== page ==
Breast Can­cer Two Times Higher in the Caribbean than the United States

The Star (St. Lucia) - - REGIONAL - - Ja­maica Gleaner

In a re­cent study, re­searchers from Caribbean Pub­lic Health Agency (CARPHA) and the United States Cen­ters for Dis­ease Con­trol and Preven­tion (CDC) found that the rates of death from cer­vi­cal, breast, prostate and colon can­cers are two to nine times higher in the Caribbean com­pared to the United States. Only lung can­cer was higher in the US.

The study also re­ported that prostate can­cer, a com­mon cause of death among Caribbean men, ac­counted for 18 per cent to 47 per cent of can­cer deaths, while lung can­cer ac­counted for five per cent to 24 per cent and was the sec­ond-high­est cause of can­cer deaths among males.

Breast can­cer, the main cause of can­cer death among fe­males, ac­counted for 14 per cent to 30 per cent of can­cer deaths and is up to two times higher com­pared to the US.

“The large num­ber of deaths from these types of can­cers is very alarm­ing since they are mostly pre­ventable. Breast can­cer can be de­tected early and treated suc­cess­fully. Cer­vi­cal can­cer is per­haps the most pre­ventable through ed­u­ca­tion, vac­ci­na­tion against the hu­man pa­pil­loma virus (HPV), screen­ing, early de­tec­tion and treat­ment,” said Dr. James Hospedales, ex­ec­u­tive di­rec­tor of CARPHA.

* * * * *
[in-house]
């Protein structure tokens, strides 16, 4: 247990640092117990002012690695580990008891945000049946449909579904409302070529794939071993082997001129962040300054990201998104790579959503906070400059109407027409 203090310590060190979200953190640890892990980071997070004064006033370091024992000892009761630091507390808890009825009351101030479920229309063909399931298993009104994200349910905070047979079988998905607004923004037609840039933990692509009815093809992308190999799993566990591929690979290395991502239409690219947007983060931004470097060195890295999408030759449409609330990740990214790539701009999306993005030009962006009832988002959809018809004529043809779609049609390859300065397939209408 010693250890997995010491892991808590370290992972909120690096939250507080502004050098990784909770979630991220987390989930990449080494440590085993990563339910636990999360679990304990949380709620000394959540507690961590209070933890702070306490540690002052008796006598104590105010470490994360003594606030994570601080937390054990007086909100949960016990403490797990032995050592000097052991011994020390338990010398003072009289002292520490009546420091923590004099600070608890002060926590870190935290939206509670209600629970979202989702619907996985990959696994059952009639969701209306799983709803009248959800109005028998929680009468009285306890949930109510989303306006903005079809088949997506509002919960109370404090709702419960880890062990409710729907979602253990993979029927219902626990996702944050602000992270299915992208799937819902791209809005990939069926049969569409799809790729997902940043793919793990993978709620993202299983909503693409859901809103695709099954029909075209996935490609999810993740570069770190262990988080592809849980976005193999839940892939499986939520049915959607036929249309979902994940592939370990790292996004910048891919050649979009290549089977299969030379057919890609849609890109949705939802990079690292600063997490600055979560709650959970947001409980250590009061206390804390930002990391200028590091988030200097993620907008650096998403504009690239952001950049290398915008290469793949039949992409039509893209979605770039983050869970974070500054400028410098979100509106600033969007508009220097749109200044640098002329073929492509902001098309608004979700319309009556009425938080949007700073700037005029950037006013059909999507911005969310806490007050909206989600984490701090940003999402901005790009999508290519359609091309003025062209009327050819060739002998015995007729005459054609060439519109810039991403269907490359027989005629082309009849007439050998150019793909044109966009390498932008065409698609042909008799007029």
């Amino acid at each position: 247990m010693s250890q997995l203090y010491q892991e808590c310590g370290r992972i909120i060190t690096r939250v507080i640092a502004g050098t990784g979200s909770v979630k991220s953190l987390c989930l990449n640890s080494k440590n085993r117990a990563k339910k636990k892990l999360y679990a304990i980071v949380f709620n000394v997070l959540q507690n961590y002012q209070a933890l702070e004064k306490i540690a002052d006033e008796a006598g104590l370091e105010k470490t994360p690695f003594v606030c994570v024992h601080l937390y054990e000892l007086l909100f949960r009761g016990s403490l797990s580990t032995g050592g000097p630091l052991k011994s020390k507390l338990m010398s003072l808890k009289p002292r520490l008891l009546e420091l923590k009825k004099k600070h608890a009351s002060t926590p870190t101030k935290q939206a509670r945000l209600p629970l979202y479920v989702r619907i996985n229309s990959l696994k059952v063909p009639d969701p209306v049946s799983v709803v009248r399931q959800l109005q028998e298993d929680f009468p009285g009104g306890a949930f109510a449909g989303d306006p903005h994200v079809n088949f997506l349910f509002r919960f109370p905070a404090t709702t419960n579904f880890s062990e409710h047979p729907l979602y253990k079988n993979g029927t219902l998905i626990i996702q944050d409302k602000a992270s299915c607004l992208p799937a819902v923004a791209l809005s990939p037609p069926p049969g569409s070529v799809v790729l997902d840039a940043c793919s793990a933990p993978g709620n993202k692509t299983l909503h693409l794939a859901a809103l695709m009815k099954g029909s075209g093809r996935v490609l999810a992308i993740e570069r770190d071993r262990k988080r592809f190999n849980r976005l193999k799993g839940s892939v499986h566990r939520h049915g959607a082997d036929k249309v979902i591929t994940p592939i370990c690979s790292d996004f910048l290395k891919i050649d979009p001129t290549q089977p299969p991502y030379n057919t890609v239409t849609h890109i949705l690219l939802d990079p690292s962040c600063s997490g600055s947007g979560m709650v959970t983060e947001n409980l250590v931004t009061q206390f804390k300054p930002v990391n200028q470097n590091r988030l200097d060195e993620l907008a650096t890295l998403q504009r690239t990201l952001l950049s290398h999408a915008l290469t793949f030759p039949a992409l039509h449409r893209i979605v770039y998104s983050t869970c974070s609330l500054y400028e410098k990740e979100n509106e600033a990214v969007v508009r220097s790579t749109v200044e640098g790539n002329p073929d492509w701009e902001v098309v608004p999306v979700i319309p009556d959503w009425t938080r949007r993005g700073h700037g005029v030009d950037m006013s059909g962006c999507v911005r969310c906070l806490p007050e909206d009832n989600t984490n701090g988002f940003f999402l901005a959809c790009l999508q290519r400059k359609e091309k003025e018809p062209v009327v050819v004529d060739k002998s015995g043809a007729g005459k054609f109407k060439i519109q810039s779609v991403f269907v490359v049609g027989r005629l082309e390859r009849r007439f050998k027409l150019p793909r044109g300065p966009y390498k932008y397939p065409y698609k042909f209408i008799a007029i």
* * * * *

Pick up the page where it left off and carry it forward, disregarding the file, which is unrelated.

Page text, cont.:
Can­cer is the sec­ondlead­ing cause of death in the Caribbean, ac­cord­ing to the study, pub­lished last month in the Mor­bid­ity and Mor­tal­ity Weekly Re­port. This is the first time that in­for­ma­tion on can­cer mor­tal­ity for the English and Dutch-speak­ing Caribbean is pub­lished in a pres­ti­gious peer re­view jour­nal.

In some of its key find­ings, the study high­lights prostate can­cer as the lead­ing cause of death among men of African des­cent from the Caribbean, as well as in the United States and Africa. The re­searchers found that for both men and women, colon and rec­tum can­cers are the third most com­mon cause of can­cer death in the Caribbean.

The lead­ing causes of can­cer deaths in the Caribbean can be re­duced through preven­tion, screen­ing, early de­tec­tion, and ef­fec­tive treat­ment for cer­vi­cal, breast

and col­orec­tal can­cers.

“Re­search has shown that adopt­ing healthy life­style choices can con­trib­ute to the re­duc­tion of can­cer cases and, as a con­se­quence, deaths and costs from the dis­ease in our region”, said Dr Hospedales. Preven­tion mea­sures in­clude avoid­ing use of to­bacco, lim­it­ing al­co­hol use, eat­ing a diet rich in fruits and veg­eta­bles, keep­ing a healthy weight, and be­ing phys­i­cally ac­tive.

CARPHA is com­mit­ted to work­ing with key part­ners to re­duce the bur­den of can­cer in the region. The agency is col­lab­o­rat­ing with CDC, the In­ter­na­tional Agency for Re­search on Can­cer (IARC) and other global part­ners to de­velop and im­ple­ment the IARC Re­gional Can­cer Reg­istry Hub for the Caribbean. The Can­cer Reg­istry Hub, which will pro­vide es­sen­tial tech­ni­cal sup­port to strengthen can­cer reg­is­tra­tion for im­prov­ing can­cer preven­tion and con­trol in mem­ber states, will be launched this year.

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